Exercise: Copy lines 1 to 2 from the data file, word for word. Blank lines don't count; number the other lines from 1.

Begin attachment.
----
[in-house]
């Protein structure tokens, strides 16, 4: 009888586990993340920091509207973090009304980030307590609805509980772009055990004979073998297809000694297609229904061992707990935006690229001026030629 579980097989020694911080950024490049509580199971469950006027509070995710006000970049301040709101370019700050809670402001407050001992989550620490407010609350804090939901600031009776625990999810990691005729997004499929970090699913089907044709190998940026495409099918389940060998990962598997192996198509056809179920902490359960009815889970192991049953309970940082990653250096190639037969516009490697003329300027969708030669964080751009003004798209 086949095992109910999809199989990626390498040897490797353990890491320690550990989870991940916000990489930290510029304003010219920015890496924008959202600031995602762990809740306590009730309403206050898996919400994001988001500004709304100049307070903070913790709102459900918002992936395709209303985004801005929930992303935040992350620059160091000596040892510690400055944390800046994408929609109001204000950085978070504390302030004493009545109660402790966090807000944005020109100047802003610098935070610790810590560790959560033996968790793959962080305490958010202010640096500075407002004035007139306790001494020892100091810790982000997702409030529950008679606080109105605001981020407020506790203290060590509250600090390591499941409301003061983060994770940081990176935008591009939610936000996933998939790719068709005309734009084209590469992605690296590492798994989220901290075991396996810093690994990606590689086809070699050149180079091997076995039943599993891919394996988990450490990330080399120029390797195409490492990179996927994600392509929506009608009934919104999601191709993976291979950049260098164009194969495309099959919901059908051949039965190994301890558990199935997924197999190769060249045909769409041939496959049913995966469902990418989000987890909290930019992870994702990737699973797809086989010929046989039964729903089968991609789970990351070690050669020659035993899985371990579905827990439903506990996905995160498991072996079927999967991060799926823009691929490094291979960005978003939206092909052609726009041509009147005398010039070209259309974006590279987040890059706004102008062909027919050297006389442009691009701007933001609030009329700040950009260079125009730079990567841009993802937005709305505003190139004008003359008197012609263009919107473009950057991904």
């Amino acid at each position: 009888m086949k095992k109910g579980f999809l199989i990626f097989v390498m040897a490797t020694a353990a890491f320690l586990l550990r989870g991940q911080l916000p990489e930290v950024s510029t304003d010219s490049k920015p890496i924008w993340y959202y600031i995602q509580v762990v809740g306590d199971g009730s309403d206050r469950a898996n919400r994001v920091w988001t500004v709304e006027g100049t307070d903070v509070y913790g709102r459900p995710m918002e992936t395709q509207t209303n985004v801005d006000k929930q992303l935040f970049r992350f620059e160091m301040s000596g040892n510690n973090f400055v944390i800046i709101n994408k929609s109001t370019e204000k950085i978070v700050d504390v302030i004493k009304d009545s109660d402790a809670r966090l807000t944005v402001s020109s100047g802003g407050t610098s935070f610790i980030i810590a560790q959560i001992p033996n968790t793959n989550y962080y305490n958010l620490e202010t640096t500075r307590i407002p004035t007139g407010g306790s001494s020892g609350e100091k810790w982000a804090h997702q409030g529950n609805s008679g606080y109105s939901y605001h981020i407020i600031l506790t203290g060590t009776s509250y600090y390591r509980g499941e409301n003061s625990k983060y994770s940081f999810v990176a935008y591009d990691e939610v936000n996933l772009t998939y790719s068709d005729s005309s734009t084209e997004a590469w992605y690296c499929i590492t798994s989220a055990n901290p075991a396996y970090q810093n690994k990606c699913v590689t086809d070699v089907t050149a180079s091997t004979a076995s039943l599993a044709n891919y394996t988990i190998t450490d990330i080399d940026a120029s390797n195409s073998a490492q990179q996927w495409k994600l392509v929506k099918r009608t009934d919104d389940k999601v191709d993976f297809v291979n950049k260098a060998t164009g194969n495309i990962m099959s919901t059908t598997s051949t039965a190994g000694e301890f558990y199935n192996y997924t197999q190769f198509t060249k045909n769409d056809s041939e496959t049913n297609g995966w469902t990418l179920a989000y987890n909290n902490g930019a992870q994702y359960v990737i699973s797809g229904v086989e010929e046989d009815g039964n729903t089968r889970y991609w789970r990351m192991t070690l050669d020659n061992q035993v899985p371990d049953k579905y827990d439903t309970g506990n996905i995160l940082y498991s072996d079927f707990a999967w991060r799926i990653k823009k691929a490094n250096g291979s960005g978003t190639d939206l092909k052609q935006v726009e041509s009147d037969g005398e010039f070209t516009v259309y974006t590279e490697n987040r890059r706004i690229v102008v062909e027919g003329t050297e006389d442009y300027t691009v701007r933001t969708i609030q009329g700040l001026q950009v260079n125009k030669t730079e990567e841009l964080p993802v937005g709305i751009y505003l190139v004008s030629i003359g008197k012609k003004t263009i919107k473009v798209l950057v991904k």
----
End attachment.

[in-house]
């Protein structure tokens, strides 16, 4: 009888586990993340920091509207973090009304980030307590609805509980772009055990004979073998297809000694297609229904061992707990935006690229001026030629 579980097989020694911080950024490049509580199971469950006027509070995710006000970049301040709101370019700050809670402001407050001992989550620490407010609350804090939901600031009776625990999810990691005729997004499929970090699913089907044709190998940026495409099918389940060998990962598997192996198509056809179920902490359960009815889970192991049953309970940082990653250096190639037969516009490697003329300027969708030669964080751009003004798209 086949095992109910999809199989990626390498040897490797353990890491320690550990989870991940916000990489930290510029304003010219920015890496924008959202600031995602762990809740306590009730309403206050898996919400994001988001500004709304100049307070903070913790709102459900918002992936395709209303985004801005929930992303935040992350620059160091000596040892510690400055944390800046994408929609109001204000950085978070504390302030004493009545109660402790966090807000944005020109100047802003610098935070610790810590560790959560033996968790793959962080305490958010202010640096500075407002004035007139306790001494020892100091810790982000997702409030529950008679606080109105605001981020407020506790203290060590509250600090390591499941409301003061983060994770940081990176935008591009939610936000996933998939790719068709005309734009084209590469992605690296590492798994989220901290075991396996810093690994990606590689086809070699050149180079091997076995039943599993891919394996988990450490990330080399120029390797195409490492990179996927994600392509929506009608009934919104999601191709993976291979950049260098164009194969495309099959919901059908051949039965190994301890558990199935997924197999190769060249045909769409041939496959049913995966469902990418989000987890909290930019992870994702990737699973797809086989010929046989039964729903089968991609789970990351070690050669020659035993899985371990579905827990439903506990996905995160498991072996079927999967991060799926823009691929490094291979960005978003939206092909052609726009041509009147005398010039070209259309974006590279987040890059706004102008062909027919050297006389442009691009701007933001609030009329700040950009260079125009730079990567841009993802937005709305505003190139004008003359008197012609263009919107473009950057991904």